Conflict & Justice

Hamid Karzai at Bonn talks: Afghanistan needs long-term engagement


Afghan President Hamid Karzai (C) shakes hands with an unidentified man as he is welcomed by German Foreign Minister Guido Westerwelle (R) upon his arrival on December 2, 2011 at the Koeln/Bonn military airport, in Cologne, western Germany, ahead of a major international conference on Afghanistan.


Patrik Stollarz

Afghanistan will require support long after foreign troops have withdrawn in 2014, President Hamid Karzai told an international conference in the German city of Bonn Monday.

Addressing some 1,000 delegates from around the world, Karzai said that while Afghanistan does not want to be a "burden" on its international supporters, it would require at least another 10 years of foreign help.

It is 10 years since an earlier conference on Afghanistan in Bonn, shortly after the Taliban fell from power.

Karzai hailed the progress that had been made since then, but warned that the gains remained fragile:

"The people of Afghanistan are looking to this conference for clear affirmation of commitment to make security transition and economic progress irreversible."

The countries attending the Bonn talks are willing to make that commitment, said Germany's Foreign Minister Guido Westerwelle, cited by the Telegraph.

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He said the conference sent a clear message to the people of Afghanistan:

"We will not leave you alone, you will not be abandoned. Afghanistan and its people need a clear and reliable commitment to a long-term engagement for the next decade beyond 2014."

That engagement would include civilian reconstruction, support for the Afghan security forces and financial aid, Westerwelle said. India's Foreign Minister, S.M. Krishna, called for something on the scale of a "Marshall Plan" for Afghanistan, NDTV reported.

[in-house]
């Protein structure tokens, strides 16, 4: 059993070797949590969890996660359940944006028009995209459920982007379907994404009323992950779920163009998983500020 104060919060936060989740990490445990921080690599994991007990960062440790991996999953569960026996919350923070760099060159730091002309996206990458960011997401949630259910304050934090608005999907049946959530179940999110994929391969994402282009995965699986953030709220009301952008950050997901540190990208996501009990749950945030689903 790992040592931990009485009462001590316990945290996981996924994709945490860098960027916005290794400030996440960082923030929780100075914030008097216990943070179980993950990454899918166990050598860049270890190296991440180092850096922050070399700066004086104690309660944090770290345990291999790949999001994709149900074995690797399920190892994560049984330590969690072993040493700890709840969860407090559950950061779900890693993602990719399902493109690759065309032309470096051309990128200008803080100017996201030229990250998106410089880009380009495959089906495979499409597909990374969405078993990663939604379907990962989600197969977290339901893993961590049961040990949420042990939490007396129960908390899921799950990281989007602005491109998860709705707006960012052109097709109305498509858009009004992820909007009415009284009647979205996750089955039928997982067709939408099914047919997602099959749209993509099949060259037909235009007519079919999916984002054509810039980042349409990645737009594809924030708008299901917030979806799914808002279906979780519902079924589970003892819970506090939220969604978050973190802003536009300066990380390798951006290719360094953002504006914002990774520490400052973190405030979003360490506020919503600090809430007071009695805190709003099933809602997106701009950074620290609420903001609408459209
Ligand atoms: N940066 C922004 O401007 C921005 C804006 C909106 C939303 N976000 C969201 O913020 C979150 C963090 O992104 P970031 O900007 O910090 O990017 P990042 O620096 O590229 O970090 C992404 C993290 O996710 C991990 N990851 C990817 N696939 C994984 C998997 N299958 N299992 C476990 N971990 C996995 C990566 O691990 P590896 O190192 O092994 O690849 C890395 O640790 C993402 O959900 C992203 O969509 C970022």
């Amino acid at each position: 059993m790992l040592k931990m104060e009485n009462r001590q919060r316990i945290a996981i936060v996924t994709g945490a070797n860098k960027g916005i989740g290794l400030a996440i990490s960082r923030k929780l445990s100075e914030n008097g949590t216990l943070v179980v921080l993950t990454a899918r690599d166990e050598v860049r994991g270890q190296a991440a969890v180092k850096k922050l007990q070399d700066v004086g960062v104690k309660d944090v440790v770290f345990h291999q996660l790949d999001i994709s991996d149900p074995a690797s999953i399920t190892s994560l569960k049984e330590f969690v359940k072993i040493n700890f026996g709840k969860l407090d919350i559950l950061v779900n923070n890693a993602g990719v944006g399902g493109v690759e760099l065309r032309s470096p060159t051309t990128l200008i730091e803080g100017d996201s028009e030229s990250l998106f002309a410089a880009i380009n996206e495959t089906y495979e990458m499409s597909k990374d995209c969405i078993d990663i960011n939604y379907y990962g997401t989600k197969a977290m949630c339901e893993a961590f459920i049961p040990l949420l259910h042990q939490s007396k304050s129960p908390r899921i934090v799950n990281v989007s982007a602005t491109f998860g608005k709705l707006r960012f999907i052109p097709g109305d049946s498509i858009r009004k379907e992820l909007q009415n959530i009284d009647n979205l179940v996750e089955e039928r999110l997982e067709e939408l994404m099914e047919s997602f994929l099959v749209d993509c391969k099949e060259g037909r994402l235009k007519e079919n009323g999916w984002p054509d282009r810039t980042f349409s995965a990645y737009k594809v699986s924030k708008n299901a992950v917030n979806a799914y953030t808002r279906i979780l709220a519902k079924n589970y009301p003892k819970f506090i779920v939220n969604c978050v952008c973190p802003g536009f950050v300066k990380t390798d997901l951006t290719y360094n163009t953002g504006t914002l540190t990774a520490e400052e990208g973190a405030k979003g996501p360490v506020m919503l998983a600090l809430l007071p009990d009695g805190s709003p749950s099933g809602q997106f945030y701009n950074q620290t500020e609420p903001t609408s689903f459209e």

The United States "intends to stay the course with our friends in Afghanistan," Secretary of State Hillary Clinton told the talks. She announced that the US would resume payments into a World Bank-administered trust fund for Afghanistan, which were suspended in June over concerns about Kabul Bank.

The move should free up as much as $700 million of suspended US aid, Reuters said.

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The US was also disappointed at Pakistan's absence, Clinton said, stressing that the entire region had "much to lose" if Afghanistan becomes a source of terrorism once more.

Pakistan is boycotting the conference in protest at a recent NATO air strike that killed 24 Pakistani soldiers.

"Nobody in this room is more concerned than the United States is about getting an accurate picture of what happened" in the incident, Clinton said.

Pakistan is thought to be crucial to negotiating lasting peace with the Taliban, as President Karzai hopes to do. He has accused Pakistan of failing to back Afghanistan's attempts at peace talks.

In addition to security concerns, Afghanistan will require financing of around £4.5 billion ($7 billion) per year by 2020 in order to maintain current levels of development, the BBC said.

The Bonn talks are not expected to produce new aid pledges, US officials told Reuters; rather, delegates will outline commitments they will finalize by mid-2012.

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